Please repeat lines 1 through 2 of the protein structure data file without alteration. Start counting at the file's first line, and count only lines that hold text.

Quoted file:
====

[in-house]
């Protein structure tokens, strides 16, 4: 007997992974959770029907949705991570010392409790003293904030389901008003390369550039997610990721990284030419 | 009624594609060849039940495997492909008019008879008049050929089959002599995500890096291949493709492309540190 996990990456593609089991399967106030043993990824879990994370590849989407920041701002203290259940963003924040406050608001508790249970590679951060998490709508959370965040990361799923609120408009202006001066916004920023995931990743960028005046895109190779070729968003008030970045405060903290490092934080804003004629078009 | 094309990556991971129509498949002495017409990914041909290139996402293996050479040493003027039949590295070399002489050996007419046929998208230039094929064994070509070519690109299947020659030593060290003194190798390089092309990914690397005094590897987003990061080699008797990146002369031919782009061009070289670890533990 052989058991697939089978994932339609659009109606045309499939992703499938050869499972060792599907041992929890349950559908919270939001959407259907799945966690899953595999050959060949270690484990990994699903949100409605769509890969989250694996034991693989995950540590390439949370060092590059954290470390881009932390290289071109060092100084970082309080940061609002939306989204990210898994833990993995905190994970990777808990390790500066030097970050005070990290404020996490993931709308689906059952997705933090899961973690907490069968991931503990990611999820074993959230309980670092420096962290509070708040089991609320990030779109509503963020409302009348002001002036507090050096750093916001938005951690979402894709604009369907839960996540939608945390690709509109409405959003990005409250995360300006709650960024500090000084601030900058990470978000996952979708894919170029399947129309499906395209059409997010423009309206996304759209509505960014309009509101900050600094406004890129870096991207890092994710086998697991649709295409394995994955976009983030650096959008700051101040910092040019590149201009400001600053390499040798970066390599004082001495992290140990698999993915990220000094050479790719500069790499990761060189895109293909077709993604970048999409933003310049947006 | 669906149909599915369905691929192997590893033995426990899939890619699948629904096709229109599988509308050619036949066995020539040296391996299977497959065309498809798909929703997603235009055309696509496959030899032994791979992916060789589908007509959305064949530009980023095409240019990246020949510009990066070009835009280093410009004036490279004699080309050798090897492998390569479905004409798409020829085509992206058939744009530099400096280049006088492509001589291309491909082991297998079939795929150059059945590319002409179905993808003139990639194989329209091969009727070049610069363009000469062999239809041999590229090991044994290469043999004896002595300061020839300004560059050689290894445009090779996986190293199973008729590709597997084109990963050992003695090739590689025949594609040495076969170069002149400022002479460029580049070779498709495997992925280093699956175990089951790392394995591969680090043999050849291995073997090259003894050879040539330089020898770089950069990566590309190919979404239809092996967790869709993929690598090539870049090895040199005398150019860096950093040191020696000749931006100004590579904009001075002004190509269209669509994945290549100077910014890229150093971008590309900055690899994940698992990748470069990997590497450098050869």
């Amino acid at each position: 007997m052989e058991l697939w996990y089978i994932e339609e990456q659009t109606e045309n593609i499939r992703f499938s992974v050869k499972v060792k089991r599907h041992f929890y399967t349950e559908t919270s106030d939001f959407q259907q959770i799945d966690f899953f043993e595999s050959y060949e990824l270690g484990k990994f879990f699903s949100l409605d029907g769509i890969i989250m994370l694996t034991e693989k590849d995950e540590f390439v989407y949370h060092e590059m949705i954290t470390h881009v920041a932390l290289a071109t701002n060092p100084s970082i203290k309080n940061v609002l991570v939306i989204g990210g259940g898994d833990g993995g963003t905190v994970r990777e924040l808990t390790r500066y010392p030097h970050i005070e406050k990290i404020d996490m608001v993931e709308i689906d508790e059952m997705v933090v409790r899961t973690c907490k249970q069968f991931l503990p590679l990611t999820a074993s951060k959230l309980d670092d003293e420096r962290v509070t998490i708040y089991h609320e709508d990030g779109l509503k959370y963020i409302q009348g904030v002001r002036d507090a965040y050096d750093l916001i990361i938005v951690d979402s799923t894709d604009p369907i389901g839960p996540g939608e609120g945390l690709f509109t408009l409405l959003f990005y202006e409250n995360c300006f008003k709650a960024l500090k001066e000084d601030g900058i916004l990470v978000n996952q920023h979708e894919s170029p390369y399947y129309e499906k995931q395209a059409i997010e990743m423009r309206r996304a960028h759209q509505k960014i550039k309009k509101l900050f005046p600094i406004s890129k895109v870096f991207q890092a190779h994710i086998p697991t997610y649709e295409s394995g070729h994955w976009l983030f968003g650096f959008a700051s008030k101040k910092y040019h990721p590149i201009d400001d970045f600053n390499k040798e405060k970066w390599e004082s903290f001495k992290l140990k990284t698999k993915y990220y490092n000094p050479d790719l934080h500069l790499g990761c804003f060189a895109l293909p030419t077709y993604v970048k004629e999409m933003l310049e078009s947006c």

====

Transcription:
[in-house]
């Protein structure tokens, strides 16, 4: 007997992974959770029907949705991570010392409790003293904030389901008003390369550039997610990721990284030419 | 009624594609060849039940495997492909008019008879008049050929089959002599995500890096291949493709492309540190 996990990456593609089991399967106030043993990824879990994370590849989407920041701002203290259940963003924040406050608001508790249970590679951060998490709508959370965040990361799923609120408009202006001066916004920023995931990743960028005046895109190779070729968003008030970045405060903290490092934080804003004629078009 | 094309990556991971129509498949002495017409990914041909290139996402293996050479040493003027039949590295070399002489050996007419046929998208230039094929064994070509070519690109299947020659030593060290003194190798390089092309990914690397005094590897987003990061080699008797990146002369031919782009061009070289670890533990 052989058991697939089978994932339609659009109606045309499939992703499938050869499972060792599907041992929890349950559908919270939001959407259907799945966690899953595999050959060949270690484990990994699903949100409605769509890969989250694996034991693989995950540590390439949370060092590059954290470390881009932390290289071109060092100084970082309080940061609002939306989204990210898994833990993995905190994970990777808990390790500066030097970050005070990290404020996490993931709308689906059952997705933090899961973690907490069968991931503990990611999820074993959230309980670092420096962290509070708040089991609320990030779109509503963020409302009348002001002036507090050096750093916001938005951690979402894709604009369907839960996540939608945390690709509109409405959003990005409250995360300006709650960024500090000084601030900058990470978000996952979708894919170029399947129309499906395209059409997010423009309206996304759209509505960014309009509101900050600094406004890129870096991207890092994710086998697991649709295409394995994955976009983030650096959008700051101040910092040019590149201009400001600053390499040798970066390599004082001495992290140990698999993915990220000094050479790719500069790499990761060189895109293909077709993604970048999409933003310049947006 | 669906149909599915369905691929192997590893033995426990899939890619699948629904096709229109599988509308050619036949066995020539040296391996299977497959065309498809798909929703997603235009055309696509496959030899032994791979992916060789589908007509959305064949530009980023095409240019990246020949510009990066070009835009280093410009004036490279004699080309050798090897492998390569479905004409798409020829085509992206058939744009530099400096280049006088492509001589291309491909082991297998079939795929150059059945590319002409179905993808003139990639194989329209091969009727070049610069363009000469062999239809041999590229090991044994290469043999004896002595300061020839300004560059050689290894445009090779996986190293199973008729590709597997084109990963050992003695090739590689025949594609040495076969170069002149400022002479460029580049070779498709495997992925280093699956175990089951790392394995591969680090043999050849291995073997090259003894050879040539330089020898770089950069990566590309190919979404239809092996967790869709993929690598090539870049090895040199005398150019860096950093040191020696000749931006100004590579904009001075002004190509269209669509994945290549100077910014890229150093971008590309900055690899994940698992990748470069990997590497450098050869």